Strokes in Young People are On the Rise – What You Need to Know

May 31, 2022

This article was reviewed by our Baystate Health team to ensure medical accuracy.

Rajiv Padmanabhan, MD Rajiv Padmanabhan, MD View Profile
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According to Dr. Rajiv Padmanabhan, neurologist, Baystate Neurology, Assistant Professor, UMass Chan Medical School-Baystate, “Over the past 10 years, there’s been a 44% increase in young adults being admitted to the hospital for strokes. Today, 1 in7 strokes occur in adolescent and young adults between the ages of 15-49.” In other words, you’re never too young for a stroke.

Causes of Strokes in Young People 

Dr. Padmanabhan notes that while many of the risk factors for a stroke in younger and older adults are the same—smoking, high blood pressure, high cholesterol, drug and alcohol abuse, and obesity—there are other conditions can increase your risk before the age of 45.

“Strokes in younger people are sometimes caused by conditions, some inherited, but many are not,” he says. “For example, 1 in 4 of all people have small holes in the walls of their heart. Called Patent Foramen Ovale, or PFOs, these holes can occasionally allow a clot to pass from the heart to the brain and lead to a stroke. For many young stroke victims, they only learn of their PFO after they’ve had a stroke.”

Clotting disorders (less often) are another disorder that can lead to a stroke in people of any age. “Some disorders run in a family while others simply develop,” he says. “Either way, if the condition causes your blood to clot more easily, the risk of stroke increases even at a young age.”

Another cause of strokes in young adults is dissection, or tearing, of the blood vessels in the neck. “While migraines and other conditions can cause tears, they’re most often related to trauma to the neck, often by young people engaged in sports or other physical activities,” says Dr. Padmanabhan. “In these instances, it is important to get help immediately. There’s no ‘walking off’ a stroke.”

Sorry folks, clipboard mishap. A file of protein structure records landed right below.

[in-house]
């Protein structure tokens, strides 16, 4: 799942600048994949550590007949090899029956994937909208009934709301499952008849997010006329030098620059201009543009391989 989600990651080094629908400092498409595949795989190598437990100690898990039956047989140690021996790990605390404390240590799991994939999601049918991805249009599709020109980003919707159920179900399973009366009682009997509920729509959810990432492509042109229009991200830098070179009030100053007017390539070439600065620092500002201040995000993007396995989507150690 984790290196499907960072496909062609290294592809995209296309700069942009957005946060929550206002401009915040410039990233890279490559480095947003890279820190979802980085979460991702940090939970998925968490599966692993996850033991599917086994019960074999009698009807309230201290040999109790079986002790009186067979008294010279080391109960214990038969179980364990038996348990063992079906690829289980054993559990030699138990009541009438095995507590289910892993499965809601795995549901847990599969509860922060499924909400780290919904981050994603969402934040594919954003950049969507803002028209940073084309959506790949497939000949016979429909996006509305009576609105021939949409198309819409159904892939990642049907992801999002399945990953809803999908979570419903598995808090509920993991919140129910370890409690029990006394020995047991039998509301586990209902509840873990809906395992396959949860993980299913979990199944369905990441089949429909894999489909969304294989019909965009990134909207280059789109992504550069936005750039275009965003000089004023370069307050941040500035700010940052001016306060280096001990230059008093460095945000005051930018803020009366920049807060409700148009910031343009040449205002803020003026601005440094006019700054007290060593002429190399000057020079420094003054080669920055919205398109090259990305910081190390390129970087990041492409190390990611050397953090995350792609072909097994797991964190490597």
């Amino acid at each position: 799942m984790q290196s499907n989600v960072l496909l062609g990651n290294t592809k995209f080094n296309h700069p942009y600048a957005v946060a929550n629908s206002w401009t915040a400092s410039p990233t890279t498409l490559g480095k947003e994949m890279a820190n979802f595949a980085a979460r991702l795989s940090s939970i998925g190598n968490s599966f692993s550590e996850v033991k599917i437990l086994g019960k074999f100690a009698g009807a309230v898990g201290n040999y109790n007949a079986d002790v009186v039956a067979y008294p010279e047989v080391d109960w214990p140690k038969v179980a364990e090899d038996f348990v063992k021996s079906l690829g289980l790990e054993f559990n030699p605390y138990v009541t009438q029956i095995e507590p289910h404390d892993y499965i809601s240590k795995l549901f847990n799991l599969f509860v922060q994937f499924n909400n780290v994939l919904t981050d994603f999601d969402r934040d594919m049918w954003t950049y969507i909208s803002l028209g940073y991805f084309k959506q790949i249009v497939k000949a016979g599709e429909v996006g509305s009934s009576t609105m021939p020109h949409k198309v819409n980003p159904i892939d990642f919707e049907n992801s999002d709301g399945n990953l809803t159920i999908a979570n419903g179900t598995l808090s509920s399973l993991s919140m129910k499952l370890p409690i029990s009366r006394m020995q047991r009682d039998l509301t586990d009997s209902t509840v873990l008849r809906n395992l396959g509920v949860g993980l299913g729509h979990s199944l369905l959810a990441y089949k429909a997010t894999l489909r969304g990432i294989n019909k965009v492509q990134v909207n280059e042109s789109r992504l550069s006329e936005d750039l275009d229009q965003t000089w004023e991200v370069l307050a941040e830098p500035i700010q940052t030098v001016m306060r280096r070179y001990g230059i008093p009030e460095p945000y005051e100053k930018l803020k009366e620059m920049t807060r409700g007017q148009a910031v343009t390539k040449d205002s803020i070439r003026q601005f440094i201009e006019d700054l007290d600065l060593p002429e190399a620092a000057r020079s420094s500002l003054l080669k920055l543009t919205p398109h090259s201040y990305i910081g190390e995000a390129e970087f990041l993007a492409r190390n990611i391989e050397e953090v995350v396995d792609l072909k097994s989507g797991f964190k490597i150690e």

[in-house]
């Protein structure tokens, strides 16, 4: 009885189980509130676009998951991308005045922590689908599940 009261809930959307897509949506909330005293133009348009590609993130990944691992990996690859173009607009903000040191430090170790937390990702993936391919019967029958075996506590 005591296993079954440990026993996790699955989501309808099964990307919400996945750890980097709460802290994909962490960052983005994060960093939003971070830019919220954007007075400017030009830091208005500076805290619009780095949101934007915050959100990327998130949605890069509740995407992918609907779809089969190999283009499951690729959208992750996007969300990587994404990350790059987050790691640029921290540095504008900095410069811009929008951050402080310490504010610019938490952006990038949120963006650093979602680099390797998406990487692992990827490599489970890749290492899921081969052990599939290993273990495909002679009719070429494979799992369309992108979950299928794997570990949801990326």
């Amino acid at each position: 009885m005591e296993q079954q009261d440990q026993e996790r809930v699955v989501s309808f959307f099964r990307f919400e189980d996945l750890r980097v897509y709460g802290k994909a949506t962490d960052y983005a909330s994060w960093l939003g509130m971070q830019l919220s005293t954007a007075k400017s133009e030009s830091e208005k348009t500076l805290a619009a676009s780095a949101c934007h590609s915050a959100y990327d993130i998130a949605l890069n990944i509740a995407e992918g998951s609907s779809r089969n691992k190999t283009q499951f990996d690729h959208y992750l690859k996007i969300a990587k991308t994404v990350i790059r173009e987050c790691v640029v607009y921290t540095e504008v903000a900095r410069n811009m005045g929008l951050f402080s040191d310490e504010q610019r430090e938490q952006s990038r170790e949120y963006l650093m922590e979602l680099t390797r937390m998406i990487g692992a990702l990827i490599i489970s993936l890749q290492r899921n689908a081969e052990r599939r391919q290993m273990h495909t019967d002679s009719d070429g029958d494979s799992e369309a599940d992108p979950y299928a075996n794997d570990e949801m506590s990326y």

Preventing Strokes in Young People

While some risk factors are simply out of your control, there are still plenty of things you can do to minimize others.

Even simple lifestyle changes can have big benefits, including:

  • Exercise: 30-60 minutes of moderate daily activity (think a brisk walk, riding a stationary bike or water aerobics) can help with high blood pressure, excess weight, and stress
  • Eat heart healthy: reducing the amount of salt and saturated fats in your diet can help control high blood pressure (the leading cause of stroke) and lower cholesterol.
  • Quit smoking: smokers are twice as likely to die from a stroke than non-smokers. That’s because smoking can cause the arteries to narrow which, in turn, increases the likelihood of blood clots that can lead to a stroke.

BE FAST: Recognizing the signs of a stroke

Research indicates that 10% of all ischemic strokes (the most common type of stroke) now occur in adults younger than age 50. But because many younger adults may not readily recognize the symptoms in themselves or other younger adults, they often delay getting care. The consequences of any delay can be devastating.

“Every minute, approximately 2 million brain cells die in an untreated stroke,” says Dr. Padmanabhan. “The more time that passes, the more likely the chance of brain injury, permanent disability, even death.

If you or someone else exhibits signs of a stroke, call an ambulance immediately. An ambulance will ensure they are taken to the closest medical facility that can handle a potential stroke. The BEFAST guide below may help you recognize if someone is having a stroke and direct you toward action:

  • Balance: a sudden loss of balance or coordination
  • Eyes: sudden changes in vision including loss of vision in one or both eyes, or double vision
  • Face: sudden weakness or drooping on one side of the face
  • Arms: sudden weakness in one arm or leg
  • Speech: sudden slurred speech or difficulty speaking or understanding words
  • Time: Call 911 quickly if someone is experiencing any of these symptoms. 

In addition, a severe, sudden headache that is unlike any other headache you’ve ever experienced could also be a sign of a stroke.

If you or someone else is shows any of these signs of a stroke—no matter what age—call 911 immediately and go to the hospital in an ambulance.

Advanced Care When You Need it Most

Each year, the Acute Stroke Team at Baystate Medical Center cares for more than 1,600 patients who have experienced a stroke. That’s more than any other hospital in western Massachusetts.

Learn more comprehensive stroke treatment and rehabilitation options at Baystate Health.

Tyana Was 22 When She Had a Stroke

Her mom rushed her to the ER, where Baystate Medical Center staff worked fast.

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